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Trinity University International Students Go ‘Alternative’ and Spend Spring Break ’07 in Washington D.C.
By Inessa Stepanenko
Trinity international students Milana Dostanitch (left), Barbara Davalos (2nd from right), and Daniel Galindo (right) with International Student Advisor Inessa Stepanenko (2nd from left).

While MTV touted the beaches of Florida and Texas, three international students from Ecuador, USA/Mexico and Russia, headed for a Spring Break experience of a different kind. The temperature would be a tad cooler; the accommodations, less than posh; and there would be daily early wake up calls.

The purpose of this D.C. Alternative Spring Break was to provide an opportunity for a group of Trinity University international students – Milana Dostanitch from Russia and Cypress, Barbara Davalos from Ecuador, and Daniel Galindo from Mexico and the United States – to travel to the nation’s capital.  With the support from Trinity administrators, the economics department, and the offices of International Programs, Advancement, Development, and Alumni Relations, this group of world travelers found themselves on the steps of the Capitol – literally!

Trinity international students Daniel Galindo visits with Texas Senator John Cornyn.

The first evening in the city was spent experiencing the historic monuments come to life after dark. For the next four days, the theme was tourism. The group visited the buildings housing the executive, legislative, and judicial branches of the U.S. government, the most visited sites in Washington. All three – the White House, the Capitol, and the Supreme Court – were stunning to behold and offered fascinating lessons in American history and government. 

On the day when President George W. Bush was ending a five-country visit to Latin America by stopping in Merida, Mexico, the group was visiting the White House.  From showers to flowers, spring is one of the beautiful seasons at the White House. In the Rose Garden, tulips and cherry blossoms bloomed beautifully under a warm spring sun.  On a self-guided tour, the group toured the Green Room, used for relaxed conversations; the Red Room, used for parties and State Dining; the Blue Room, center of the House; and the East Room, the largest in the White House. 

The Capitol has housed Congress since 1800 and is where presidents are inaugurated and deliver their annual State of the Union messages.  On a tour of the Capitol arranged by U.S. Sen. John Cornyn, R-Texas, and a Distinguished Trinity University alumnus, the group visited the chambers of the Senate where members of 110th US Congress were voting on a joint resolution to revise United States policy on Iraq.  The measure was defeated, but the students were thrilled to be sitting a short distance from Sen. Hillary Clinton of New York, Sen. John Kerry of Massachusetts, and Sen. Cornyn, just to name a few.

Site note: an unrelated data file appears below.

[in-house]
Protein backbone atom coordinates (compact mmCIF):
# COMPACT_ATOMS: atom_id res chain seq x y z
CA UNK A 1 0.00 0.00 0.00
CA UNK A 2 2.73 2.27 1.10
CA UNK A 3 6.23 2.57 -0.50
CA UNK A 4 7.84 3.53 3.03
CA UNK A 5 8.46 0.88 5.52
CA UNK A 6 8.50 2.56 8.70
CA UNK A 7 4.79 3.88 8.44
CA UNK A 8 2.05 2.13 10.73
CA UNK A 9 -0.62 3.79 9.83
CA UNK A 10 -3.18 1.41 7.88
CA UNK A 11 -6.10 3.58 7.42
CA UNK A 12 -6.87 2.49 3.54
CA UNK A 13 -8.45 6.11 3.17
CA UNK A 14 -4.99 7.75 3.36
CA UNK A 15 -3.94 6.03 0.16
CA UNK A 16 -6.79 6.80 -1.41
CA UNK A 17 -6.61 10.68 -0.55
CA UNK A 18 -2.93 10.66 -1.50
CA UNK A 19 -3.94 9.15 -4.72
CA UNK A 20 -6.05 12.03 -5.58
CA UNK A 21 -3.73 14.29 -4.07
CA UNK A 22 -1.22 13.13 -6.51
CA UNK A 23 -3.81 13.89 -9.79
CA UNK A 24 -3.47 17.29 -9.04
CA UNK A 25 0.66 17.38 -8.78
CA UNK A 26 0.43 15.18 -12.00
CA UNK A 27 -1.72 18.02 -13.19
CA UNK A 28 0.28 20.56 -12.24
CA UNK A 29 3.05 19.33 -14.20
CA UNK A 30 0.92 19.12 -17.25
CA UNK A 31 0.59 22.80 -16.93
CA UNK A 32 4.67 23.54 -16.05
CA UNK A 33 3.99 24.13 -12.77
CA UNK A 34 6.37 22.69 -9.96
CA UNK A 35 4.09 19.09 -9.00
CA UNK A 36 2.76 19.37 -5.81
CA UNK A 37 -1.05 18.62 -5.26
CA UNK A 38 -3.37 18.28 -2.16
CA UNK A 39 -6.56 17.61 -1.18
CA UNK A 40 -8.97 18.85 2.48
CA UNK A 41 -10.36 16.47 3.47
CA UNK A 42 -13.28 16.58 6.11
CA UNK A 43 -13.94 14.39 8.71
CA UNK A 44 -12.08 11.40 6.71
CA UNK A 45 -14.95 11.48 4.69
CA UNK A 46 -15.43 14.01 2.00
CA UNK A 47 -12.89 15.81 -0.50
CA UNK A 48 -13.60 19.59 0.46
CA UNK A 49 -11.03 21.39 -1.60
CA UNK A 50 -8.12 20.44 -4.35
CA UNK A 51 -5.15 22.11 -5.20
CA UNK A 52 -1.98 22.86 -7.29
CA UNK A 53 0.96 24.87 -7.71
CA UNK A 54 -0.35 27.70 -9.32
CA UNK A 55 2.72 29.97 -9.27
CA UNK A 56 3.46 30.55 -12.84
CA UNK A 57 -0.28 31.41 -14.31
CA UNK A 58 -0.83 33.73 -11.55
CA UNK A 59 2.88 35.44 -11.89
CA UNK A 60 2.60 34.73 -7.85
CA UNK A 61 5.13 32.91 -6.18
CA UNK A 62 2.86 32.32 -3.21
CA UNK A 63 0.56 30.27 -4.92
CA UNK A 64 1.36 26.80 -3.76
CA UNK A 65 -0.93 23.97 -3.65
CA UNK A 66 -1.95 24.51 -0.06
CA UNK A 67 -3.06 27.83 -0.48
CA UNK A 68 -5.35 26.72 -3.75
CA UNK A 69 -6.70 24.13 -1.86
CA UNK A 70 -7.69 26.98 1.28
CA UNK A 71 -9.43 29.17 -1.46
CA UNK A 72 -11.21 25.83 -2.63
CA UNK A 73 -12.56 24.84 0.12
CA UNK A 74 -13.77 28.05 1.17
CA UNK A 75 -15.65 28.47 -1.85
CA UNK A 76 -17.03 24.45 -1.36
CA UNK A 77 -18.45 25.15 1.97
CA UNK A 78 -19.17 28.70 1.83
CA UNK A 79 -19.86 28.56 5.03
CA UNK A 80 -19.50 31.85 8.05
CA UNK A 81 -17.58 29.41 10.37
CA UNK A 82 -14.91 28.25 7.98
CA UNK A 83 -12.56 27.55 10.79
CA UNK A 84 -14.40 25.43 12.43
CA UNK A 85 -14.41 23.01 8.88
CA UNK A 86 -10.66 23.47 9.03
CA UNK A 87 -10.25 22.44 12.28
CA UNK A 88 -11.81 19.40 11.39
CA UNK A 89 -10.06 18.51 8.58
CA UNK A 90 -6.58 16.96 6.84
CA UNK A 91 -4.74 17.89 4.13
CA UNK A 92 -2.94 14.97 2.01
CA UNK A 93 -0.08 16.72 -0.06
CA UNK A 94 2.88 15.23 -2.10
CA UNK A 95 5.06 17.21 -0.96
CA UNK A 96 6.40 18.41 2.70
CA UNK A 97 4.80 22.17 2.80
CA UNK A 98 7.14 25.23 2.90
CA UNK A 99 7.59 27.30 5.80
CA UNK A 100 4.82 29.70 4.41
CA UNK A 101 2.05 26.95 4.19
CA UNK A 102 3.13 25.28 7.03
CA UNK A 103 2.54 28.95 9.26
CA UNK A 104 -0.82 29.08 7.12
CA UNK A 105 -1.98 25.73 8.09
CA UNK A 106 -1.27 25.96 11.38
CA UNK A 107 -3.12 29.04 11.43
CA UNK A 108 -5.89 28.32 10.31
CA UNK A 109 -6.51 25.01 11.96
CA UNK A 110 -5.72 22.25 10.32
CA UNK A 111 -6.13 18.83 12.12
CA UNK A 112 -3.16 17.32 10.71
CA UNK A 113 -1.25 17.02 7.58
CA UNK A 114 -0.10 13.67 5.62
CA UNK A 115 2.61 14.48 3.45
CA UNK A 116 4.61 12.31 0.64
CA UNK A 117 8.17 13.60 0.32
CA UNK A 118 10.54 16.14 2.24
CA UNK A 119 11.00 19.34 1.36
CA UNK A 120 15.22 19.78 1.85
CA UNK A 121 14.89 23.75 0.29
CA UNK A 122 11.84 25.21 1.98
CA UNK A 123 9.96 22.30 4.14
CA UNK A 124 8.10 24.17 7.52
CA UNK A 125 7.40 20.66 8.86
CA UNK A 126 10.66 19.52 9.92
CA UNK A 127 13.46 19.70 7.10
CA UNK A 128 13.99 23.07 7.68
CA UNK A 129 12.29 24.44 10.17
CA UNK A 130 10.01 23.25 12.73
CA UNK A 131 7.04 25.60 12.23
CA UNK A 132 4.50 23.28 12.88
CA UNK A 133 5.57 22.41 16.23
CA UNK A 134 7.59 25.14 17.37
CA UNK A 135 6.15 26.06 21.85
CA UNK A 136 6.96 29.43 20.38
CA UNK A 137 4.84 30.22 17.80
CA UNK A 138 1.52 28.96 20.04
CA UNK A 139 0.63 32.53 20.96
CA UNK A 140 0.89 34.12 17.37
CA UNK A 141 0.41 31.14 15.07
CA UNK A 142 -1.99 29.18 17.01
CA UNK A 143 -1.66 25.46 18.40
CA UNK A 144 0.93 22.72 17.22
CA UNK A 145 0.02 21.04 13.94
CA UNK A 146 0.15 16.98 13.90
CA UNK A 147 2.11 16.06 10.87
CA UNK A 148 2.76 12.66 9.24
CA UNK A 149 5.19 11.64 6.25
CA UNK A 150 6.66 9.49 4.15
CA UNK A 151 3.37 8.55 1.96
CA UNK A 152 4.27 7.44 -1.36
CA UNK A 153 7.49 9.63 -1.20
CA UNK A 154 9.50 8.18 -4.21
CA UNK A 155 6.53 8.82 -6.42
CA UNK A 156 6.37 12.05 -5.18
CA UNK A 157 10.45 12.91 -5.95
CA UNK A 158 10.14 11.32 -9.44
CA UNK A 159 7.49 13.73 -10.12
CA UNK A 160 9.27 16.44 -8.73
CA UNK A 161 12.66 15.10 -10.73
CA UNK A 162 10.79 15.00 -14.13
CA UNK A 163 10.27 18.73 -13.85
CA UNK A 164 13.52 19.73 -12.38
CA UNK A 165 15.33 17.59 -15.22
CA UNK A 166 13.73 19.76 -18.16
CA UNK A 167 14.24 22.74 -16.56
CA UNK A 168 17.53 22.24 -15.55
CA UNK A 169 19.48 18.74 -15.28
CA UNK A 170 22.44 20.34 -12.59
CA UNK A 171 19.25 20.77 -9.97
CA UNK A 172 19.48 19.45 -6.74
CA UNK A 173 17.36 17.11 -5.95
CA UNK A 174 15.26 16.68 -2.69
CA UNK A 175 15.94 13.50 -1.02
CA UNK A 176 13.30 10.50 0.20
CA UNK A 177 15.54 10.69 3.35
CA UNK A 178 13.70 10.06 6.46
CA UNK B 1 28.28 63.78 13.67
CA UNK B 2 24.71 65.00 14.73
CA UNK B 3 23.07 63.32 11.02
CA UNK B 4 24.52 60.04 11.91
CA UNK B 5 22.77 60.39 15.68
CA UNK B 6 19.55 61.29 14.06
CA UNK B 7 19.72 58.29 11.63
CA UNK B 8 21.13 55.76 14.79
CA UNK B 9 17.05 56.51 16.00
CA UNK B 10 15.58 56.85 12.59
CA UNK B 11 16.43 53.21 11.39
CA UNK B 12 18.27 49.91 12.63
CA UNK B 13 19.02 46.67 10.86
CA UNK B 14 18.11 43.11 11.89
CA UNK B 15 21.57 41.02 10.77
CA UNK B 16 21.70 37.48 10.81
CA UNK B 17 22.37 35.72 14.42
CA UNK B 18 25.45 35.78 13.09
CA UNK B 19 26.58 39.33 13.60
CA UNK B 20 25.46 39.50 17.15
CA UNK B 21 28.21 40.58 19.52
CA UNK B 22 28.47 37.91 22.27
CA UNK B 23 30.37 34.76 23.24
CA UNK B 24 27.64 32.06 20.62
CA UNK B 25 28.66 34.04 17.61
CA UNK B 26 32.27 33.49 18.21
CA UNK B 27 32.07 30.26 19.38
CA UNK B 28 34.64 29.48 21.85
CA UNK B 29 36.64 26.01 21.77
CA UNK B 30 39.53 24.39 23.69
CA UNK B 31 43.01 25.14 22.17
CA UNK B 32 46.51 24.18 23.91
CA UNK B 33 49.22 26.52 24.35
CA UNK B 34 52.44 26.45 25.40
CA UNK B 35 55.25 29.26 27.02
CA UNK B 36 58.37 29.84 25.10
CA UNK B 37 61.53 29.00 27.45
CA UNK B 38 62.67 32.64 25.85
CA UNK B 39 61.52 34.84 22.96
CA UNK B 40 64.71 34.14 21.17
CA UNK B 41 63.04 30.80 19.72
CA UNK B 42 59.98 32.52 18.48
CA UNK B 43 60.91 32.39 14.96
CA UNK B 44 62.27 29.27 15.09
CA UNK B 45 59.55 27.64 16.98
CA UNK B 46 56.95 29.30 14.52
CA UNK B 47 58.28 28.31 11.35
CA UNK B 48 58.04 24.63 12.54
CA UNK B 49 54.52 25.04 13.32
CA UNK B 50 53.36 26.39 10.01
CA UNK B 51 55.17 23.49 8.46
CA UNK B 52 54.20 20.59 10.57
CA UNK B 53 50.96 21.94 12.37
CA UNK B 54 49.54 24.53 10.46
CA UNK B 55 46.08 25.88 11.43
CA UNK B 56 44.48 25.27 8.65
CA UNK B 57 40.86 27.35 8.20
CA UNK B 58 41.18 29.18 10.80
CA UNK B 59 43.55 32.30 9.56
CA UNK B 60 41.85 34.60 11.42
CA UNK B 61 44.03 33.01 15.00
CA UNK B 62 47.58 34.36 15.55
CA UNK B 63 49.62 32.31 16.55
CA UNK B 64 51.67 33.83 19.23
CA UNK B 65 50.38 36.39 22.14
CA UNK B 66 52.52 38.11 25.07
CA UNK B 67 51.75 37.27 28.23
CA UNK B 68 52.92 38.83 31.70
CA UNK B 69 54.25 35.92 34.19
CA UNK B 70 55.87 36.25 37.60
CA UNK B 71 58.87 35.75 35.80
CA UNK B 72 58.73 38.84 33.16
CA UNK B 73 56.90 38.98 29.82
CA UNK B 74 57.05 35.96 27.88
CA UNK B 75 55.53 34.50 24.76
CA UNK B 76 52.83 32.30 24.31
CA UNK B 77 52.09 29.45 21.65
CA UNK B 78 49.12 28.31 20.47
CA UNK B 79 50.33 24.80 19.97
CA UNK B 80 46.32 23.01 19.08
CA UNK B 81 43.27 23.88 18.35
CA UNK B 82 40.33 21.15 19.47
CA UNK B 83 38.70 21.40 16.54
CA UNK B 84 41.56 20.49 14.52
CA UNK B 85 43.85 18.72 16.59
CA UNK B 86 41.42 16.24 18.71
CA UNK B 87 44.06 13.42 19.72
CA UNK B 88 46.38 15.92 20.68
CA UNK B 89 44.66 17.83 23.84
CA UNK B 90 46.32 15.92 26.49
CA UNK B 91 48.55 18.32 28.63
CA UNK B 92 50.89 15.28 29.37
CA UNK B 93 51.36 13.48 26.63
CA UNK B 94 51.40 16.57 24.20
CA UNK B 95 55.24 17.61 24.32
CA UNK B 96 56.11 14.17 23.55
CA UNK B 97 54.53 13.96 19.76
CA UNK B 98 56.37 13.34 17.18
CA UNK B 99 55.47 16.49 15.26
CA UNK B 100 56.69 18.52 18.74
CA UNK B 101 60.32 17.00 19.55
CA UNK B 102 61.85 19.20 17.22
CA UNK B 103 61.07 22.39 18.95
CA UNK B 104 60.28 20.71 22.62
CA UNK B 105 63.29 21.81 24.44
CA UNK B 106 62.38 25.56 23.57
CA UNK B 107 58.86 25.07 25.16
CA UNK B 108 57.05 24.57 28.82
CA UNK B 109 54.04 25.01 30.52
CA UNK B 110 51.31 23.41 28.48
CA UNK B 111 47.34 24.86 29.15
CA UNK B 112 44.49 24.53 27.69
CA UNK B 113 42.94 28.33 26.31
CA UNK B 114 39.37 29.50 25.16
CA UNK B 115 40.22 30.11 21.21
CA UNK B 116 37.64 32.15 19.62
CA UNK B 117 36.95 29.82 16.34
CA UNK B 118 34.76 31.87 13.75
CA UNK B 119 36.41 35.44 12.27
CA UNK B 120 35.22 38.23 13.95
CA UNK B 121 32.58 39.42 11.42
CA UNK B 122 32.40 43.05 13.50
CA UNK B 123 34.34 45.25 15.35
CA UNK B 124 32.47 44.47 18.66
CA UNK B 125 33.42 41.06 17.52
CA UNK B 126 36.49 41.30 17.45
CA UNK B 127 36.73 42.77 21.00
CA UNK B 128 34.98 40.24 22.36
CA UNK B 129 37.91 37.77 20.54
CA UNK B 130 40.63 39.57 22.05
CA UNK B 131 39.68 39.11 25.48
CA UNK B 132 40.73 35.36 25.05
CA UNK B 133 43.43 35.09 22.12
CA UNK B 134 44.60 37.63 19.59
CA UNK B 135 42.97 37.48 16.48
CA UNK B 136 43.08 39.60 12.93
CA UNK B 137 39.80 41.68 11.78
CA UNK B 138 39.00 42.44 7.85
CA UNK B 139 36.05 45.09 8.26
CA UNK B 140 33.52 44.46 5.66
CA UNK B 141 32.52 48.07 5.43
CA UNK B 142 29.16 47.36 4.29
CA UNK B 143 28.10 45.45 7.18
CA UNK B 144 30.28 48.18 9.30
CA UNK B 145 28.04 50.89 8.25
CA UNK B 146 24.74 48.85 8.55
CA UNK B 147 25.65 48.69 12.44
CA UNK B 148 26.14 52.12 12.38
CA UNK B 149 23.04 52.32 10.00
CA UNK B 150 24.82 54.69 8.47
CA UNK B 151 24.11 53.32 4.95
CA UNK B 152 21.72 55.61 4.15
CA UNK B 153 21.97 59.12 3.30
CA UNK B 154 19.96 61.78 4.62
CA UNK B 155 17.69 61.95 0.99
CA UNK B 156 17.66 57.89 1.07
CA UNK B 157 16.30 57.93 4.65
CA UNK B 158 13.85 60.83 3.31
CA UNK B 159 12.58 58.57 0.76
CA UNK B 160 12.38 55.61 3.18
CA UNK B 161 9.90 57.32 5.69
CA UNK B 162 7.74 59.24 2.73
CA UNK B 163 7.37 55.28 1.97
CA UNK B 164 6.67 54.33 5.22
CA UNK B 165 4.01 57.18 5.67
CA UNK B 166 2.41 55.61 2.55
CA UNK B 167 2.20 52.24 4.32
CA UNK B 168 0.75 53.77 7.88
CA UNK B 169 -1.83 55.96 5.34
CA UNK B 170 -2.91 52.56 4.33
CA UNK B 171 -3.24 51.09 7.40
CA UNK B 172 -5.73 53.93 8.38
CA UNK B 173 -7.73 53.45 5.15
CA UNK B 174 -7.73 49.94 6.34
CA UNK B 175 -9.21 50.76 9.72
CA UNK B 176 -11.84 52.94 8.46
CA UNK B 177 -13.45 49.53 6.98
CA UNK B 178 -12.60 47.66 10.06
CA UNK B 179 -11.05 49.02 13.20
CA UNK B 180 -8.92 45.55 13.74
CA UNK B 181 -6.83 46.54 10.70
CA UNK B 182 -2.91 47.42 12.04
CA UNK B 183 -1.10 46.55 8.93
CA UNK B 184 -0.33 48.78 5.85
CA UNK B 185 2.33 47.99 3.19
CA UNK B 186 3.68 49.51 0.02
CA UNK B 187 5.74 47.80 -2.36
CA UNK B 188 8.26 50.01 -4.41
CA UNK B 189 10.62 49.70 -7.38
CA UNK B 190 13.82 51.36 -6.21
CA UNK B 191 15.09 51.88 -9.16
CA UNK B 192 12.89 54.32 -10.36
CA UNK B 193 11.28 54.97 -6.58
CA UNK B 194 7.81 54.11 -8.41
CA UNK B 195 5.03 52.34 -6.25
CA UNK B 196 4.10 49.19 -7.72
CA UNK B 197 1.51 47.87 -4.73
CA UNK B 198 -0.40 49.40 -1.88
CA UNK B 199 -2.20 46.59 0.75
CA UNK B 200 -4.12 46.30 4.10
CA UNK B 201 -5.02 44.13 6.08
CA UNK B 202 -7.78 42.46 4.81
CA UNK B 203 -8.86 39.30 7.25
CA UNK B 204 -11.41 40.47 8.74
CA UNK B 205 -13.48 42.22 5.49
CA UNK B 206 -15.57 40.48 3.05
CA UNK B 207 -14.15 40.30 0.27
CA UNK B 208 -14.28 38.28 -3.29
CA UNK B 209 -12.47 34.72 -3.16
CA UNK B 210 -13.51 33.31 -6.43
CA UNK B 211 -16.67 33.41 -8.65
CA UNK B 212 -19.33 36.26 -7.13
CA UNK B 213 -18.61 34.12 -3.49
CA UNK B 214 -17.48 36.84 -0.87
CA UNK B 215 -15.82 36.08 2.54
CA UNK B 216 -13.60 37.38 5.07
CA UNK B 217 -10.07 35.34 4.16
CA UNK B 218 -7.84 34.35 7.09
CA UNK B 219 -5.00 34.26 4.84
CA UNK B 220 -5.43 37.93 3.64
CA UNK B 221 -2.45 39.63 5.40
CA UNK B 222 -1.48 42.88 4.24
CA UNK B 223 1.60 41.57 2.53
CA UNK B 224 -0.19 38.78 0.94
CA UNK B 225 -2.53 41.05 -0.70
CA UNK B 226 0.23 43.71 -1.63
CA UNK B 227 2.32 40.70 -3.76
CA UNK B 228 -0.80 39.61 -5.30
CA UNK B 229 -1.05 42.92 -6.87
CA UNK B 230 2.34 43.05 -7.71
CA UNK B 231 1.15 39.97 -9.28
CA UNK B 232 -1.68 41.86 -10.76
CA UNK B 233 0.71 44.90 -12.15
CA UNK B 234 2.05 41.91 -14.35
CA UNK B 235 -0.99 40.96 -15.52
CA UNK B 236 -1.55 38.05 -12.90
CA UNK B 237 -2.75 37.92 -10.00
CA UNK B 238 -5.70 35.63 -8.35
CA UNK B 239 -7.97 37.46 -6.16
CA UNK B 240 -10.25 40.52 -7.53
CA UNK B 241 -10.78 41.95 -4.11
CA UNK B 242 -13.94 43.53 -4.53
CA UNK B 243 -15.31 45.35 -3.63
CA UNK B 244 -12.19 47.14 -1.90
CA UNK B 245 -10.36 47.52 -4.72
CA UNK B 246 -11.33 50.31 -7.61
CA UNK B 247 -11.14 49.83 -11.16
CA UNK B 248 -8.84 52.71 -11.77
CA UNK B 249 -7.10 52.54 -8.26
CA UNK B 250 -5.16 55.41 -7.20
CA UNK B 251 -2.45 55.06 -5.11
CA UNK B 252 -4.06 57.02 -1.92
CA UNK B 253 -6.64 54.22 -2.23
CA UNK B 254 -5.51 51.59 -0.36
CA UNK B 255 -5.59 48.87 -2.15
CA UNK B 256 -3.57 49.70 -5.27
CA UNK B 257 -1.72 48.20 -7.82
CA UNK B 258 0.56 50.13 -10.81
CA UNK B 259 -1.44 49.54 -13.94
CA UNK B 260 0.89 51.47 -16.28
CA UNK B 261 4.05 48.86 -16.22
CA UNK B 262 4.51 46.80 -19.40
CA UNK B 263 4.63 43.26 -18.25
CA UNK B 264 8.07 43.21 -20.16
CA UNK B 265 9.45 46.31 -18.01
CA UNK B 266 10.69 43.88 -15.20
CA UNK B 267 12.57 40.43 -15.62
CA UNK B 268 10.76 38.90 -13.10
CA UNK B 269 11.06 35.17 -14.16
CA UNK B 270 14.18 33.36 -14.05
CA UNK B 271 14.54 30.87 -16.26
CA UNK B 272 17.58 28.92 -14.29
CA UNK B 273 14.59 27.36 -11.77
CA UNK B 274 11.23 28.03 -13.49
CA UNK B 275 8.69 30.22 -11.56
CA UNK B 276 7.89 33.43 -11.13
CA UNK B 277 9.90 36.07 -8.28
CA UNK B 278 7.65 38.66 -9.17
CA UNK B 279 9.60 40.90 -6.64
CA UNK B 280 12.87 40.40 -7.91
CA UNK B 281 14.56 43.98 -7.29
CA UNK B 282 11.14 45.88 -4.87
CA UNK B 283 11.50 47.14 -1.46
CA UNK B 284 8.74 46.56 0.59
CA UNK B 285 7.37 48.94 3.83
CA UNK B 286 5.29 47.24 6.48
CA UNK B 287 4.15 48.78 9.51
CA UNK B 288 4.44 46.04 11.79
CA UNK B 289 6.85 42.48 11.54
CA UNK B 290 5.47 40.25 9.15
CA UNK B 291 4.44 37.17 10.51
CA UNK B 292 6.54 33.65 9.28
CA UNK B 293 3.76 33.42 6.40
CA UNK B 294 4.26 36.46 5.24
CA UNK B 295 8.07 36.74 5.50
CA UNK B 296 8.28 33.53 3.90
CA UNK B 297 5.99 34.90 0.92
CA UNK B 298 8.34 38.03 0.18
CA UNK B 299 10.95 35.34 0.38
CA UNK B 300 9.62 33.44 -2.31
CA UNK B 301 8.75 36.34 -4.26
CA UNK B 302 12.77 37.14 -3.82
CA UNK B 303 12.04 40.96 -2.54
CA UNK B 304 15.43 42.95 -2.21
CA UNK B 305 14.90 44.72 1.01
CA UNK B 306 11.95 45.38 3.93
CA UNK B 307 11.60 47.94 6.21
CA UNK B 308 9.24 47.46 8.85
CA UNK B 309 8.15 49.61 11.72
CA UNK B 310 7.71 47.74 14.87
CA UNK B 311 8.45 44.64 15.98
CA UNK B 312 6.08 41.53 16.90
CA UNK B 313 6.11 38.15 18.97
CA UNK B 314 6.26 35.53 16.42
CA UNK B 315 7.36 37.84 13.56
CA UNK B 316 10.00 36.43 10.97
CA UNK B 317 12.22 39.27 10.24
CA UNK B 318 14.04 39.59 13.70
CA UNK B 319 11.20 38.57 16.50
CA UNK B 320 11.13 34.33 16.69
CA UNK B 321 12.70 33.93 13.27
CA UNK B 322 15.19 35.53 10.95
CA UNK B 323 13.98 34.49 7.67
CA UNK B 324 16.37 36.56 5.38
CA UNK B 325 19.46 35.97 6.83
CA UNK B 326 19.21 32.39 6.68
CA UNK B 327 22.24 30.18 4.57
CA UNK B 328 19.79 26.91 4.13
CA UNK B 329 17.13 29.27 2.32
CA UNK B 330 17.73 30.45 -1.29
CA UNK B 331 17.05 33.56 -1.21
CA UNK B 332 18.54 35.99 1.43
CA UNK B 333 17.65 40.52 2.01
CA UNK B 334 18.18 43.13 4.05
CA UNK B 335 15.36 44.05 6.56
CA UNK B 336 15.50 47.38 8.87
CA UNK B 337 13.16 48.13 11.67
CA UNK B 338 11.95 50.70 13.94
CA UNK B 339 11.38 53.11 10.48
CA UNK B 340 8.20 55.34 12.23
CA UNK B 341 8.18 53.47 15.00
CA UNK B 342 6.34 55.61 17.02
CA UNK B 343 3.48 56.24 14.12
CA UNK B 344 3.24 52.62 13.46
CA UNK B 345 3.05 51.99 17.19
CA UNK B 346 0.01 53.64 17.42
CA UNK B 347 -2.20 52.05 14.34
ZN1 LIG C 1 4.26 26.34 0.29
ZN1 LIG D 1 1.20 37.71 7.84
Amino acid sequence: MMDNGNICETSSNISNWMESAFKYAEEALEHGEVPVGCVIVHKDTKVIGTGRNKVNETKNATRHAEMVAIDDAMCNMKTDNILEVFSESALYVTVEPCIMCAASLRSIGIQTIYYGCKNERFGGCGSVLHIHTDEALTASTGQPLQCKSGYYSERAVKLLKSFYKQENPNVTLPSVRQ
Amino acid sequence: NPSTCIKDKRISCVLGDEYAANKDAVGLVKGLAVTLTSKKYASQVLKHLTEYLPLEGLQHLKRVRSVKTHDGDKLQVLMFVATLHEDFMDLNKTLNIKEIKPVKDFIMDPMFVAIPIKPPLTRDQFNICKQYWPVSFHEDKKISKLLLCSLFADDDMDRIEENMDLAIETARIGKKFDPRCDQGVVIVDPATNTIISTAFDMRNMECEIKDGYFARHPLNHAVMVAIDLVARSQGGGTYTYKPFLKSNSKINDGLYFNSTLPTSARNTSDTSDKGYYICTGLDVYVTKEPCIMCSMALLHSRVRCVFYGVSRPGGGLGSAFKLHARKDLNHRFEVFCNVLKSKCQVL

Trinity international students visit with William Suter.

At the Supreme Court, students were greeted by retired General William Suter, court clerk and also a Distinguished Trinity University alumnus.  After a private tour of the Supreme Court, the clerk invited the group for lunch at the famous the US Supreme Court cafeteria where justices often eat.  While at Trinity, Suter was captain of the basketball team, and the tour of the U. S. Supreme Court would not have been complete without playing hoops in “the highest court of the U.S.,” the basketball court. 

Next was a private tour of the World Bank led by J. Michael Finger, former Visiting Distinguished Professor of Economics at Trinity. The tour included lunch at the famous MC Café at the World Bank where food choices included cuisine from around the world. The group also heard a panel discussion on “Pro-active Policies: Cross cutting Instruments” presented by international authors and visited with the bank’s executive directors and board of directors.

One evening, the group visited the Trinity University National Capital Area chapter in the home of Ana Unruh Cohen, Trinity’s first Rhodes Scholar. The visit was arranged by chapter president Nicole Hobbs and included discussions of old and new traditions experienced by successful Trinity alumni as well as the international students.

The group also went on tours of the Holocaust Memorial Museum, Arlington National Cemetery, the Kennedy Center, the Organization of American States, and a Smithsonian museum.   

Spending Spring Break at home is often costly and time consuming for many international students.  The Alternative Spring Break to Washington D.C. provided a wonderful way to learn unforgettable lessons in American history and government, economics, international relations, and networking. Plans are under way to make the trip an annual tradition for Trinity’s international students.

Inessa Stepanenko is the International Student Advisor in Trinity’s International Programs Office. She accompanied the three students on the trip to Washington, D.C.  

© 2007 Trinity University

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